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Familial Mediterranean fever in which Crohn’s disease was suspected: a case report



Familial Mediterranean fever is a hereditary autoinflammatory disease, mainly characterized by periodic fever and serositis. The level of awareness about familial Mediterranean fever is far from sufficient, and it is assumed that there may be many patients with this disease who are under observation without an accurate diagnosis.

Case presentation

A 30-year-old Japanese man presented to us with a few years’ history of recurrent episodes of fever, abdominal pain and diarrhea. He often visited a hospital when the attacks occurred; however, acute enteritis was diagnosed each time, and the symptoms resolved spontaneously within a few days. When he noticed a shortening of the interval between the attacks, he visited the hospital again. Upper endoscopy and colonoscopy performed at this hospital revealed no significant abnormal findings. He was then referred to our hospital under the suspicion of a small intestinal disease. Abdominal computed tomography revealed wall thickening and increased density of the mesenteric adipose tissue in the jejunum, which led us to suspect Crohn’s disease. Oral double-balloon enteroscopy was performed; because this revealed only mild mucosal edema in the jejunum, Crohn’s disease was considered to be highly improbable. Based on the patient’s clinical course, we suspected familial Mediterranean fever. As the Livneh criteria for familial Mediterranean fever were satisfied, the patient was started on oral colchicine for the purpose of diagnostic treatment. A definitive diagnosis of familial Mediterranean fever was then made based on the detection of a mutation of the Mediterranean fever gene. A marked reduction in the frequency of attacks was observed in response to colchicine treatment.


Although Crohn’s disease may be considered first in the differential diagnosis of young patients presenting with periodic fever, abdominal pain and diarrhea, the possibility of familial Mediterranean fever should also be borne in mind.


Familial Mediterranean fever (FMF) is a hereditary periodic syndrome with autosomal recessive inheritance that is characterized by periodic fever and serositis, including peritonitis and pleuritis. FMF was first reported in 1908 by Janeway and Mosenthal [1]. It is most frequently encountered among the hereditary periodic syndromes and is estimated to affect 100,000 or more patients in the world [2]. Abdominal pain and fever are the most frequent clinical symptoms, which often makes definitive diagnosis difficult. Herein, we report our experience of a case of FMF in which a few years elapsed before a definitive diagnosis could be made, with the patient initially suspected as having Crohn’s disease (CD).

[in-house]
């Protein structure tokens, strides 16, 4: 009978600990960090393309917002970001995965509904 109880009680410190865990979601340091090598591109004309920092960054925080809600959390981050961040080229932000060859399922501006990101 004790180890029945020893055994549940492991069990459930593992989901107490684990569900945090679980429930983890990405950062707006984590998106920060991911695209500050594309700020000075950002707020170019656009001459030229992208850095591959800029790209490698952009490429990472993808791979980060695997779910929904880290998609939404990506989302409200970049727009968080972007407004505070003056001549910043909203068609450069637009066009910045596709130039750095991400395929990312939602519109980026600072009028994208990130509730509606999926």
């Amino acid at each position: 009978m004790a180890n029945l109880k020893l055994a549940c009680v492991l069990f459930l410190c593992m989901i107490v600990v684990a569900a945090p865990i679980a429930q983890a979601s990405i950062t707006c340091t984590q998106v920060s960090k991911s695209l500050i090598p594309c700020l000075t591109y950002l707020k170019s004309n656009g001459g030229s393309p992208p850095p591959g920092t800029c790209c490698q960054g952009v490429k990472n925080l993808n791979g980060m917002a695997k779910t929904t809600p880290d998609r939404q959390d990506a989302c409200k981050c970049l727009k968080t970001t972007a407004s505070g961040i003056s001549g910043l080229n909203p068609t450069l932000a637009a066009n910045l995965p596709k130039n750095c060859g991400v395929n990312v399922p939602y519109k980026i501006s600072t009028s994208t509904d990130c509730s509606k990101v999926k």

Case presentation

A 30-year-old Japanese man presented with a few years’ history of recurrent episodes of fever, abdominal pain and diarrhea that lasted for a few days and occurred a few times a year. At the time of an attack, he experienced abdominal pain spreading from the periumbilical area to the entire abdomen, a few episodes of watery diarrhea per day, and fever of approximately 38°C, all of which were alleviated within a few days by fasting and resting. He often visited a medical institution when the attacks occurred; however, each time, he was diagnosed as having acute enteritis. Between attacks, the patient was asymptomatic and had normal stools. When he noticed that the attacks had occurred once a month for 3 months in a row, he visited the medical institution again. Upper and lower gastrointestinal endoscopy performed at the institution did not reveal any significant abnormal findings. The patient was then referred to our hospital under the suspicion of a small intestinal disease.

At the first visit, the patient presented with a fever of approximately 38°C, abdominal pain, and a few episodes of watery diarrhea per day. As the results of the blood test at this visit, the findings of a white blood cell (WBC) count of 8,060/μL (neutrophil [Neut]: 72.1%), serum C-reactive protein (CRP) level of 14.64 mg/dL, and erythrocyte sedimentation rate (ESR) of 39 mm/hr suggested the presence of inflammation. He was admitted for detailed examination and treatment 1 week later. On admission, there was no fever, and the abdominal pain and diarrhea had resolved. A repeat blood test revealed a WBC count of 5,370/μL (Neut: 53.3%), serum CRP of 4.69 mg/dL, and ESR of 29 mm/hr, showing a trend towards reduction of the inflammatory markers. Thyroid function tests and serological tests for various autoantibodies also revealed no abnormal findings.As abdominal computed tomography (CT) revealed wall thickening and increased density of the mesenteric adipose tissue in the upper small intestine (Figure 1), we suspected CD and performed oral double-balloon enteroscopy (DBE). Although mild mucosal edema was detected in the jejunum, neither erosions nor ulcers were observed on the mucosal surface (Figure 2). A biopsy specimen obtained from the edematous mucosa of the jejunum revealed partial and slight inflammatory cell infiltration and edematous changes. As a subsequently performed transanal DBE revealed no abnormal findings, CD was considered to be highly improbable.

Figure 1

Findings of abdominal computed tomography (CT). A. showing a near-circumferential wall thickening in the jejunum (arrow). B. showing increased density of the mesenteric adipose tissue in the jejunum (arrow).

Figure 2

Findings of double-balloon enteroscopy (DBE). Oral DBE reveals mild mucosal edema in the upper segment of the jejunum.